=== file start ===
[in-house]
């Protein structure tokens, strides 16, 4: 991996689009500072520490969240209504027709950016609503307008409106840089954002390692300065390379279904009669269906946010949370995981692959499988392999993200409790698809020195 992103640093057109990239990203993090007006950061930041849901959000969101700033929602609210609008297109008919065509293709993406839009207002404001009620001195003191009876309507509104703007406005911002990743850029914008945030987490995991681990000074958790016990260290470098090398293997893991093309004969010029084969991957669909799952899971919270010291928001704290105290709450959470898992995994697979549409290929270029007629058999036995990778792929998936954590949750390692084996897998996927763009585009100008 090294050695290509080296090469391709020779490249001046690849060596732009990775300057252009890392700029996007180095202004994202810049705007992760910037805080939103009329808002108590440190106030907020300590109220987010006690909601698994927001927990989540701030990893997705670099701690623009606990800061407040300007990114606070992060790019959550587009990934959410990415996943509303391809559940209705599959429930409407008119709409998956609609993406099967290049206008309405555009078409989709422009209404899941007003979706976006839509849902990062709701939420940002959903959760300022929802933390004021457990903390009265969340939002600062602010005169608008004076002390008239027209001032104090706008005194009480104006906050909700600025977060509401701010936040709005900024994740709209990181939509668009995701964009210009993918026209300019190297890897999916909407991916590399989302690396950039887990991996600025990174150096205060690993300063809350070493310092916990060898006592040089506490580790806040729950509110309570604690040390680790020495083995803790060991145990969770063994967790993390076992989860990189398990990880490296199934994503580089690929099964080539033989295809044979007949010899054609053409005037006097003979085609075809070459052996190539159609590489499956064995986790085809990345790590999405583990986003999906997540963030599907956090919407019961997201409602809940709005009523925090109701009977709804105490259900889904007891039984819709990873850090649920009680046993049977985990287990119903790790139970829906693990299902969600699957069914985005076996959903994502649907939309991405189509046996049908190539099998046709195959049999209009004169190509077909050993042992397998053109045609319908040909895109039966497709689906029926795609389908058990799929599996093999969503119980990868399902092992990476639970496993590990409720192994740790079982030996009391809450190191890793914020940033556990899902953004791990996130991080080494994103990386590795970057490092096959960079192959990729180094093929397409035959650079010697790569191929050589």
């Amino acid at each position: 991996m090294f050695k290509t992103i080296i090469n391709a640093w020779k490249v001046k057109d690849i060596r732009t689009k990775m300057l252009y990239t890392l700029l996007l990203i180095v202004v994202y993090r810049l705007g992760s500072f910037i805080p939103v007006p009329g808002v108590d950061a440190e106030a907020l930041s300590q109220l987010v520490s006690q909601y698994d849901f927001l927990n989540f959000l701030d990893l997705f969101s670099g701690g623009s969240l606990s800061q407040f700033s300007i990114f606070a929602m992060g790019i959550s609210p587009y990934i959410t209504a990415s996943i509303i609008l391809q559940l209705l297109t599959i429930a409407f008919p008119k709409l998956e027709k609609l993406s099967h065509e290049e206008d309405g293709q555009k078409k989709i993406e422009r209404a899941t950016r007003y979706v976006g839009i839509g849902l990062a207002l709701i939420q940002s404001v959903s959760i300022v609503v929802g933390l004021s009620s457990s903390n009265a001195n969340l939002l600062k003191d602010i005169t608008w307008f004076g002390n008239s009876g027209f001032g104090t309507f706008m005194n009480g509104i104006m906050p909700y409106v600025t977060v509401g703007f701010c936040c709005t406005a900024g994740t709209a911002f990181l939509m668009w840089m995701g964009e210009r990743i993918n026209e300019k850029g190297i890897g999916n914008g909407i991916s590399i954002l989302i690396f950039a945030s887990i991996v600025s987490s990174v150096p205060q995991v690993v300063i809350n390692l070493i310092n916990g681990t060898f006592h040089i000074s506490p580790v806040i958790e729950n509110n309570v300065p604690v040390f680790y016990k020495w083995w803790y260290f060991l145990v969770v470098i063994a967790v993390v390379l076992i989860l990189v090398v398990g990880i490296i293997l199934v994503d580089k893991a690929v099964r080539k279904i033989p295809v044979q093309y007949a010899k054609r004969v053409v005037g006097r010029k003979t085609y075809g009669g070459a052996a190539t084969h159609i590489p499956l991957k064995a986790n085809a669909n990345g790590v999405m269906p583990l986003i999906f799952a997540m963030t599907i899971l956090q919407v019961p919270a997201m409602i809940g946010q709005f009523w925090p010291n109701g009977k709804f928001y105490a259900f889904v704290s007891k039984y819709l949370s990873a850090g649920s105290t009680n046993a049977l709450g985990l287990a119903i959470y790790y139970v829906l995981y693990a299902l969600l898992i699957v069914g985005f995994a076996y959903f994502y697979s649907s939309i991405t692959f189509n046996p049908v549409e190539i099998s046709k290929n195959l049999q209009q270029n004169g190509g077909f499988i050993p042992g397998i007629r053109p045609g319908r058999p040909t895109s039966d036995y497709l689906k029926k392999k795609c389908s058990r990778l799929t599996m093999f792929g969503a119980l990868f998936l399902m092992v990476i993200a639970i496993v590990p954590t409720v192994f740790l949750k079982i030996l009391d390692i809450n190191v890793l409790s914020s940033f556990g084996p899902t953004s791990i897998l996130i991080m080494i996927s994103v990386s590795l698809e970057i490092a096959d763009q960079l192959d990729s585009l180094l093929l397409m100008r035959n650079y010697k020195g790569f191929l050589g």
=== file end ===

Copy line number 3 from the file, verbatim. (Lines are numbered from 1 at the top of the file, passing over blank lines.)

């Amino acid at each position: 991996m090294f050695k290509t992103i080296i090469n391709a640093w020779k490249v001046k057109d690849i060596r732009t689009k990775m300057l252009y990239t890392l700029l996007l990203i180095v202004v994202y993090r810049l705007g992760s500072f910037i805080p939103v007006p009329g808002v108590d950061a440190e106030a907020l930041s300590q109220l987010v520490s006690q909601y698994d849901f927001l927990n989540f959000l701030d990893l997705f969101s670099g701690g623009s969240l606990s800061q407040f700033s300007i990114f606070a929602m992060g790019i959550s609210p587009y990934i959410t209504a990415s996943i509303i609008l391809q559940l209705l297109t599959i429930a409407f008919p008119k709409l998956e027709k609609l993406s099967h065509e290049e206008d309405g293709q555009k078409k989709i993406e422009r209404a899941t950016r007003y979706v976006g839009i839509g849902l990062a207002l709701i939420q940002s404001v959903s959760i300022v609503v929802g933390l004021s009620s457990s903390n009265a001195n969340l939002l600062k003191d602010i005169t608008w307008f004076g002390n008239s009876g027209f001032g104090t309507f706008m005194n009480g509104i104006m906050p909700y409106v600025t977060v509401g703007f701010c936040c709005t406005a900024g994740t709209a911002f990181l939509m668009w840089m995701g964009e210009r990743i993918n026209e300019k850029g190297i890897g999916n914008g909407i991916s590399i954002l989302i690396f950039a945030s887990i991996v600025s987490s990174v150096p205060q995991v690993v300063i809350n390692l070493i310092n916990g681990t060898f006592h040089i000074s506490p580790v806040i958790e729950n509110n309570v300065p604690v040390f680790y016990k020495w083995w803790y260290f060991l145990v969770v470098i063994a967790v993390v390379l076992i989860l990189v090398v398990g990880i490296i293997l199934v994503d580089k893991a690929v099964r080539k279904i033989p295809v044979q093309y007949a010899k054609r004969v053409v005037g006097r010029k003979t085609y075809g009669g070459a052996a190539t084969h159609i590489p499956l991957k064995a986790n085809a669909n990345g790590v999405m269906p583990l986003i999906f799952a997540m963030t599907i899971l956090q919407v019961p919270a997201m409602i809940g946010q709005f009523w925090p010291n109701g009977k709804f928001y105490a259900f889904v704290s007891k039984y819709l949370s990873a850090g649920s105290t009680n046993a049977l709450g985990l287990a119903i959470y790790y139970v829906l995981y693990a299902l969600l898992i699957v069914g985005f995994a076996y959903f994502y697979s649907s939309i991405t692959f189509n046996p049908v549409e190539i099998s046709k290929n195959l049999q209009q270029n004169g190509g077909f499988i050993p042992g397998i007629r053109p045609g319908r058999p040909t895109s039966d036995y497709l689906k029926k392999k795609c389908s058990r990778l799929t599996m093999f792929g969503a119980l990868f998936l399902m092992v990476i993200a639970i496993v590990p954590t409720v192994f740790l949750k079982i030996l009391d390692i809450n190191v890793l409790s914020s940033f556990g084996p899902t953004s791990i897998l996130i991080m080494i996927s994103v990386s590795l698809e970057i490092a096959d763009q960079l192959d990729s585009l180094l093929l397409m100008r035959n650079y010697k020195g790569f191929l050589g």